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Yasmani Grandal is a first-division catcher

Yasmani Grandal combines incredible receiving with a strong bat for his position to make him a really well rounded backstop.

MLB: Spring Training-Los Angeles Dodgers at Cleveland Indians Jake Roth-USA TODAY Sports

Yasmani Grandal has been traded twice. Once from Cincinnati to San Diego with Yonder Alonso as the two centerpieces for Mat Latos. The second time, the Padres acquired him as the centerpiece in the infamous Matt Kemp deal, which can be perfectly encapsulated from the Padres point of view by this gif.

After breaking in and playing well with the Padres, Grandal has settled in as the backstop for the continually contending Dodgers. He has really come into his own in LA and has used his superior defensive skills behind the plate to become one of the best catchers in the MLB.

The catcher position is one that holds a bit of a special exemption with offensive production. First off, you’re not expected to run at all at the catcher spot. This can apply to other positions as well, but catchers in particular because of the stress that the position puts on their bodies. So, this puts more pressure on other areas of the game. Even then, the phrases “good enough for the position” or “he hits enough” get bandied about because offensive production isn’t necessarily a key point for catchers. In many cases, team sacrifice offense for someone with a better feel for receiving or pitch calling.

That concession isn’t necessary with Grandal.

He broke in with a 60 game cup of coffee in 2012, was hampered by injury in 2013, and then became a full-time starter in 2014. Over the five seasons that he has played, Grandal currently sits fifth among qualified catchers in wRC+ and wOBA. With a 119 wRC+ and a .340 wOBA, he only sits behind Buster Posey, Jonathan Lucroy, and two players who plain aren’t catchers in John Jaso and Carlos Santana. Even shortening it to his first full-time season in 2014, Grandal sits only behind Posey, Lucroy, and Russell Martin.

2012-16 wRC+ & wOBA Leaders at C

Player wOBA wRC+
Player wOBA wRC+
Buster Posey .368 139
John Jaso .350 125
Carlos Santana .353 124
Jonathan Lucroy .354 121
Yasmani Grandal .340 119

2014-16 wRC+ & wOBA Leaders at C

Player wOBA wRC+
Player wOBA wRC+
Buster Posey .358 132
Jonathan Lucroy .352 119
Russell Martin .343 117
Yasmani Grandal .337 116

I think that qualifies as hitting enough.

The 28 year old is an absolute stalwart of a framer. Grandal is consistently among the top ten catchers in framing runs as a starter. His first year starting, Grandal added the eigthth most runs via framing — 13.2 runs — for a major league catcher. Despite being his worst offensive season, he still was a 3.4 bWARP player. After moving from San Diego to Los Angeles, Grandal’s framing improved. In his first year there, he finished first in framing runs with a 23.3 mark. The over ten-run increase is likely a function of both Grandal’s skill and the change to a whole new staff that is likely more amicable to framing. Even the next year in LA, Grandal saw a bump in framing runs up to 25.6, which placed him second in the MLB behind Buster Posey.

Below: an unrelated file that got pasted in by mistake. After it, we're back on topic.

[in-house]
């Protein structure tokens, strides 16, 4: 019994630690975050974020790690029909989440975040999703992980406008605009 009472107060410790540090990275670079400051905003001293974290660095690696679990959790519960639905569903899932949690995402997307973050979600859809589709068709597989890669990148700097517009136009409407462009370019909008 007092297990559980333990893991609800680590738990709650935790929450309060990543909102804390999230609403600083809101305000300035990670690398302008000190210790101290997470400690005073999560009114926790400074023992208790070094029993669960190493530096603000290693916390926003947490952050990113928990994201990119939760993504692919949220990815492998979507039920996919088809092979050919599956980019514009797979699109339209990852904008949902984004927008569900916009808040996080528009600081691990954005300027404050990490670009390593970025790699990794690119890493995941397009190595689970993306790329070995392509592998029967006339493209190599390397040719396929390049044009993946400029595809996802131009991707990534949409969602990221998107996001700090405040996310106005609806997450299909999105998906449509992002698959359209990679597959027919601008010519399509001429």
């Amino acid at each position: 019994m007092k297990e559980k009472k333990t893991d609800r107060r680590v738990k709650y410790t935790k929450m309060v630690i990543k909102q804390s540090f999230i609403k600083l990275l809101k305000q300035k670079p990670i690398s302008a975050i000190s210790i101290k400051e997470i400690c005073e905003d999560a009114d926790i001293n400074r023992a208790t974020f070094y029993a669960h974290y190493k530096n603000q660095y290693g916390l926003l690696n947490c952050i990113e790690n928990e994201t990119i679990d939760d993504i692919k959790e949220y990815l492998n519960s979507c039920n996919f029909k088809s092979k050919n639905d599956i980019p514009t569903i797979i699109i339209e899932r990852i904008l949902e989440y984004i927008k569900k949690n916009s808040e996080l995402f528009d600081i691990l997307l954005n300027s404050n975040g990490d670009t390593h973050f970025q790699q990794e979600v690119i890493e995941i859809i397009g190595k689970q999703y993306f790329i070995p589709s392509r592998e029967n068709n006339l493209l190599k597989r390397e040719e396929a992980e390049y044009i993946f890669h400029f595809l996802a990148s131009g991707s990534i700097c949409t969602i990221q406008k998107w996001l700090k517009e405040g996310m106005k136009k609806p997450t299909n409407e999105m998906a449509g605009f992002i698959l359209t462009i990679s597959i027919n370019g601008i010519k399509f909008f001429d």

Despite not being spectacular in the other areas of catching, Grandal is continually improving. He adds essentially all of his defensive value from his framing skills. Baseball Prospectus’ catching metrics. That tends to be the case for most given that last year framing runs peaked at 26.5 league wide while blocking and throwing runs peaked at only 2.9 and 5.6 respectively. Both of those highs were owned by Salvador Perez. From 2014 onward, Grandal improved in both blocking and throwing runs, including a substantial increase when he moved to the Dodgers. These once again have a measurable impact when pitchers are more amicable to them. Particularly with throwing runs as some pitchers can be almost prohibitively slow to the plate or be Jon Lester. That said, these marginal improvements only add to the deep foundation he lays with his elite framing.

When looking at Grandal’s aggregate value, there’s a big schism depending on who you ask. It’s easy to see a schism driven by these defensive differences. Baseball Prospectus’ bWARP uses framing stats. Fangraphs’ fWAR does not. Thus, Grandal sees himself with a wild disparity of 14.9 bWARP to a 6.2 fWAR from 2014 to 2016. This shows up elsewhere as well. Conversely, Salvador Perez drops from a 6.6 fWAR player in that time-span to a 1.7 bWARP player. Still, Grandal is recognized as a premium catcher on both platforms. According to Fangraphs, he’s been the eighth most valuable catcher in the bigs over these three years. Where as Baseball Prospectus sees him sandwiched tightly inbetween Jonathan Lucroy and Russell Martin for the right to be second best to Buster Posey.

No matter who you ask, Yasmani Grandal is one of the better catchers in the league. Adding a steadily improving defensive game to his advanced bat for a catcher only helps him to continue to move up people’s ranks. In addition to that, his elite framing skills place him in a select class of catchers. It’s about time he got a bit more attention.

Anthony Rescan is a Featured Writer at Beyond the Box Score. You can follow him on Twitter at @AnthonyRescan.